Yuan settlement picks up pace, as actions by US speed up de-dollarization
Published: Apr 18, 2023 08:58 PM
Illustration: Chen Xia/Global Times

Illustration: Chen Xia/Global Times

Bangladesh and Russia have agreed to use the Chinese yuan to settle payment for a nuclear plant Moscow is building in the South Asian country, a Bangladesh official said on Monday, according to Reuters. The two countries have chosen to use the Chinse currency for settlement in a project that does not involve China. This marks another milestone in the yuan's internationalization.

Bangladesh and Russia agreed to use the yuan to settle payment also adds new evidence to the rising de-dollarization trend. It's an indisputable fact that an increasing number of major economies, both developed and developing ones, are striving to ditch the US dollar through innovating cross-border payment and settlement mechanisms, signing bilateral currency agreements, and promoting the diversification of currencies.

The Russia-Bangladesh pact to settle payments in yuan will be conducted through China's Cross-Border Interbank Payment System (CIPS), according to media reports. As the yuan's internationalization keeps gaining pace in recent years, more and more countries are accepting yuan payments through this system.

The yuan-centered payment network, which was launched by the Chinese central bank, the People's Bank of China, in October 2015, has been rapidly gaining popularity along the expediting yuan internationalization, with 79 direct participants and 1,287 indirect participants, covering 109 countries and regions around the world, as of the end of February.

While announcing its joining in CIPS in March, Brazilian bank Banco BOCOM BBM said that its aim is to reduce the costs of commercial transactions. NBD-Bank, a Russian bank for small and medium-sized businesses joined CIPS earlier this month, said that the move helps to improve quality of its services by reducing the processing time for yuan payments. Choosing to use the Chinese yuan - the currency of the second-largest economy and top trading partner of more than 120 countries - to settle payment through CIPS, other countries are also clearly in consideration of economic efficiency, rather than geopolitics.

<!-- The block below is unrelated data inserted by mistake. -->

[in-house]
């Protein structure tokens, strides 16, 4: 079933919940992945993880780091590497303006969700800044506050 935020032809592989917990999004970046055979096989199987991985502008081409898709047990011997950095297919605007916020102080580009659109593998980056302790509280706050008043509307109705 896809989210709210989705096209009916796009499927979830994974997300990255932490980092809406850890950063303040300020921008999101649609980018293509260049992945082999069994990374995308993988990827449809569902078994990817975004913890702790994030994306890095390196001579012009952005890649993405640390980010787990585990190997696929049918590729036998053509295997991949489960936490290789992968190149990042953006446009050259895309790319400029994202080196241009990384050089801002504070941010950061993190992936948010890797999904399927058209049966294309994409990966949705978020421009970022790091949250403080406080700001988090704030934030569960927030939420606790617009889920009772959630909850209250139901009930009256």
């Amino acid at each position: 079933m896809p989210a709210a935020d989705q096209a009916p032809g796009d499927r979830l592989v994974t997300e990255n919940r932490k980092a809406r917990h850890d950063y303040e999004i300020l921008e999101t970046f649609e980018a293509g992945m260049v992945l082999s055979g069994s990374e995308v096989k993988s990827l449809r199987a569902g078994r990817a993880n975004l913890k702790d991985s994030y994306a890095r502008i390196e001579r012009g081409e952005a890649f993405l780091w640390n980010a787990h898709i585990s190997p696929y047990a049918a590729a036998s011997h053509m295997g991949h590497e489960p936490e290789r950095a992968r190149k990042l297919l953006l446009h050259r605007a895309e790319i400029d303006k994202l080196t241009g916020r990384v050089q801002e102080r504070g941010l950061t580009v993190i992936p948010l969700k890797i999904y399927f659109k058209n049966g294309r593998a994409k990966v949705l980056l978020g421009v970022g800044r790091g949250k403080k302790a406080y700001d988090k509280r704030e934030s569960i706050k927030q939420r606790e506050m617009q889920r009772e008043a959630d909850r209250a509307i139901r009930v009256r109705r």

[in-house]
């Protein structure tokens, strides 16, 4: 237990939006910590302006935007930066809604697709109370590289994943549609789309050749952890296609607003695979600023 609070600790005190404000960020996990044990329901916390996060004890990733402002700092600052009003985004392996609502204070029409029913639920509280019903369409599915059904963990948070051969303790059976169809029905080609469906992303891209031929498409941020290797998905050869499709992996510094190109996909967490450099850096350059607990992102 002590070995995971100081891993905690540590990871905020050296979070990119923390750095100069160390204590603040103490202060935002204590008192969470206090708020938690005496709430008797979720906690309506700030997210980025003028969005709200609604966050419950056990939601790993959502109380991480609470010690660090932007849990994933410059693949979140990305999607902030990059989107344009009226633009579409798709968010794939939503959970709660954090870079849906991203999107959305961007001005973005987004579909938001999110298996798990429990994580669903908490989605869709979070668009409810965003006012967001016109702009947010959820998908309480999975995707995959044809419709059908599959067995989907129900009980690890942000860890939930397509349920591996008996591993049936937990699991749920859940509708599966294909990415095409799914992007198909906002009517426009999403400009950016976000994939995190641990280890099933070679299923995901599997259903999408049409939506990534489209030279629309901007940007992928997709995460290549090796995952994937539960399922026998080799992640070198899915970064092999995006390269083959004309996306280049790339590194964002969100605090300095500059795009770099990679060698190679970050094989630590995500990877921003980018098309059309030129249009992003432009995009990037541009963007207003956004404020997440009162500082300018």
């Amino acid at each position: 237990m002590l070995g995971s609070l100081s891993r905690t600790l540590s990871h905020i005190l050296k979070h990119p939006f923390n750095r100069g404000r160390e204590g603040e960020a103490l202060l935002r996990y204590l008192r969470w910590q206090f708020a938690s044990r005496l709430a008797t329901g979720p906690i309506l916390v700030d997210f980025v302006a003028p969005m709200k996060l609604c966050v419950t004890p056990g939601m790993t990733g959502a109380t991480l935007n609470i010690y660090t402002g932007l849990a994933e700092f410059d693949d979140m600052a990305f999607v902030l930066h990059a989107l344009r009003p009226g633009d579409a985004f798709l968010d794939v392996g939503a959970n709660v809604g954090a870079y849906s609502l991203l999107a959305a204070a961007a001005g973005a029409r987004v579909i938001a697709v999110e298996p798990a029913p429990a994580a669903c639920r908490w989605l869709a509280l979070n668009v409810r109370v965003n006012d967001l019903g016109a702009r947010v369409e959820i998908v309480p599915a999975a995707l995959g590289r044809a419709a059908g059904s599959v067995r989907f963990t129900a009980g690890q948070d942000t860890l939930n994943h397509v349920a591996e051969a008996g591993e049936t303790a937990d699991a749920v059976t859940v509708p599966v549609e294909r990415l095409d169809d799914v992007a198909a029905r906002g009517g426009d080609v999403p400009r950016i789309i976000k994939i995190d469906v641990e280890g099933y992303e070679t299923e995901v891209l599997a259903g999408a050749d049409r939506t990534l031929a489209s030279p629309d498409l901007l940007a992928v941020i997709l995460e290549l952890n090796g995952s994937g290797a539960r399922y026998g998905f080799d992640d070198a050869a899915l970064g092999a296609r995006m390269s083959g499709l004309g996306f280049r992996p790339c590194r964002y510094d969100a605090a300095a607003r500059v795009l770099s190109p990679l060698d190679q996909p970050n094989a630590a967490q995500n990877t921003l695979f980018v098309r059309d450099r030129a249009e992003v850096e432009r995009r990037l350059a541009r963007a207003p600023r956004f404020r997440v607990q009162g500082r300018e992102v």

Against the backdrop of an accelerating de-dollarization wave, many Western media outlets have portrayed the CIPS as a yuan-driven alternative to the dollar-dominated SWIFT system. It must be pointed out that this is misleading. The CIPS system is introduced to satisfy the inherent demand for cross-border payments amid yuan internationalization process. It is not designed to target any other currency or any other system.

Evidently, de-dollarization is the self-inflicted result of the US' own actions. For a long time, the irresponsible monetary policy of the US and Washington's reckless sanctions backed by the hegemony of the US dollar have severely impacted the economies of many countries in the world. The choice of these countries to bypass the US dollar in international trade and economic cooperation is just to avoid the risks brought by the hegemony of the US dollar.

Even US Treasury Secretary Janet Yellen has admitted that US financial sanctions are endangering the dominant status of the dollar. As the US continues to impose sanctions on other countries at will, targeted nations are seeking alternatives, which over time could "undermine the hegemony of the dollar," Yellen was quoted as saying by US media outlet CNN.

The association between the self-inflicted de-dollarization and yuan internationalization is typical zero-sum thinking. In face of the US sanctions and irresponsible monetary policies, other countries' choice to bypass dollar settlement with other currencies should be respected. More importantly, the legitimate development of the yuan's internationalization should be respected.

The dollar hegemony has benefited the US at the expense of other countries for far too long. It is time for the US to reflect on its irresponsible policies and practices, and its abuse of the dollar hegemony, as well as the Cold War mentality, rather than further attempting to discredit the yuan's internationalization and other countries independent choices.

The author is a reporter with the Global Times.